As pointed out by Casanova in a recent seminal review article,10 “in singlet fission, it is commonly assumed that if the optical state is not the lowest excited singlet (S1), the system rapidly decays to S1 (Kasha's rule) before it undergoes fission, …”. The most interesting state in these electronically excited molecules for SF applications is the low-lying state which has a predominant double excitation character. This state is vaguely understood as a composition of two triplets (on different monomers) coupled in a singlet and usually called a correlated triplet pair state as 1TT, that is generated at an ultrafast time scale (∼100 fs) and has a tendency to split into two distinct triplets.11 Although the energetic criteria for pentacene and other SF chromophores have already been clearly established,12,13 a quantitative understanding of the photophysical nature of TT states arising in SF materials has been difficult from experiments alone, which causes confusion in unambiguous assignments and proper analysis of TT spectral signatures, and complicates the interpretation of the SF mechanism.14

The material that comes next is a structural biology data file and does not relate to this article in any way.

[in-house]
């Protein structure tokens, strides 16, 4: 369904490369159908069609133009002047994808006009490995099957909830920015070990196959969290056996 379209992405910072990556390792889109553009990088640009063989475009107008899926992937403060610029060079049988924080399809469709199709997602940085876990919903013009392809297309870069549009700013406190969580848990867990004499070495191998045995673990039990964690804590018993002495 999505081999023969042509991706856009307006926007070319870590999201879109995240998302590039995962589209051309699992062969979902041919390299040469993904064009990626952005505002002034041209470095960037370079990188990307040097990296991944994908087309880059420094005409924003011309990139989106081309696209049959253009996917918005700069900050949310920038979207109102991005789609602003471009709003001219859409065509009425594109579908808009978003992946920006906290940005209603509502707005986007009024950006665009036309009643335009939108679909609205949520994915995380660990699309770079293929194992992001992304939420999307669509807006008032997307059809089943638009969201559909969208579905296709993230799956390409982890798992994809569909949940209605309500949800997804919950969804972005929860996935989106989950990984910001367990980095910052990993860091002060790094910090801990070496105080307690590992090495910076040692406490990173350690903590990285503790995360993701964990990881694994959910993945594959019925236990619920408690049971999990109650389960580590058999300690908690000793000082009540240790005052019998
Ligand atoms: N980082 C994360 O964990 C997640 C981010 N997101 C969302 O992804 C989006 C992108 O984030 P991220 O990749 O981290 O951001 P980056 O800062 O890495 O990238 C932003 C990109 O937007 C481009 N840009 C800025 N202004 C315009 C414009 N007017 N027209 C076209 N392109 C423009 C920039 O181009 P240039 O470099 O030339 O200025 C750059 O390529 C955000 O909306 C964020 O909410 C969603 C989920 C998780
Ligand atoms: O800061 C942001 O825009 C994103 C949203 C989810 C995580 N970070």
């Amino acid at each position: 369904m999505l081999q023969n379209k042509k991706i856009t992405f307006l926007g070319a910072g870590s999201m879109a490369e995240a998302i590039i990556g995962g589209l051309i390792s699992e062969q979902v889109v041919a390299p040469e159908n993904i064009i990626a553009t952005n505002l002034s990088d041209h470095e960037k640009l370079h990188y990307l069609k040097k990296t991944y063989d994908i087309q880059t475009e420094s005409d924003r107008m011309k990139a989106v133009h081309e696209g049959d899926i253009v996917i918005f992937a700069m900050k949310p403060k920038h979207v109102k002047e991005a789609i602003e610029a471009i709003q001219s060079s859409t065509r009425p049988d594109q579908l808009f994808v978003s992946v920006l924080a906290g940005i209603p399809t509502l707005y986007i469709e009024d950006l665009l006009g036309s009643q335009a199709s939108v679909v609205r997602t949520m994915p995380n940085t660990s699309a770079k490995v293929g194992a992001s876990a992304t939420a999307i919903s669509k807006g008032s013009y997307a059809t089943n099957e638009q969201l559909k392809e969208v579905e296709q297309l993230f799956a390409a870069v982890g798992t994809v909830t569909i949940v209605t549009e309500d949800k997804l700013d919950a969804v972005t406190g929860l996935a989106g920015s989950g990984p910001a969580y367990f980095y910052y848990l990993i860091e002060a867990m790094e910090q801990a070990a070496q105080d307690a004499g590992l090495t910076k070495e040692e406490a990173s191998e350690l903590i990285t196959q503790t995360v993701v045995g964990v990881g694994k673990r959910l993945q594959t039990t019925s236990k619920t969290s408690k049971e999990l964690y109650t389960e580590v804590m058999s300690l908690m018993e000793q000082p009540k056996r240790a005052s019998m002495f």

Pentacene is the smallest polyacene that undergoes exoergic SF and has thus been extensively investigated in both theoretical12,15–20 and experimental SF studies.11,21–27 These studies have demonstrated diverse mechanistic pathways in the SF generation process which require an active interaction between single- and multi-excitonic states in one way or another, such as the inter-conversion of a local excitation (LE) singlet S1 state with a nearby dark state through the excimer formation,16 a superexchange mechanism via a virtual charge-transfer (CT) state,28 and an indirect quantum coherent mechanism involving low-lying CT and multiexcitonic diabatic states.19,29,30 Although the CT-mediated mechanism appears to be the largely accepted explanation for SF in tetracene and pentacene crystals,10 more detailed studies have also revealed various vibronic origins for making a coherent TT population, ranging from a single vibrational mode31 through a collection of vibrations in both low- and high-frequency regions,32,33 to the vibrational coherency.34–36 Interestingly, the vibronic coupling (VC) between two CT states has been shown to enhance SF dynamics by reducing the two CTs' destructive interference.37 The crystalline polarizable environment was deduced to stabilize vibronically tuned CT states, causing a significant acceleration in SF generation rates with a slight diminution in the TT yield.38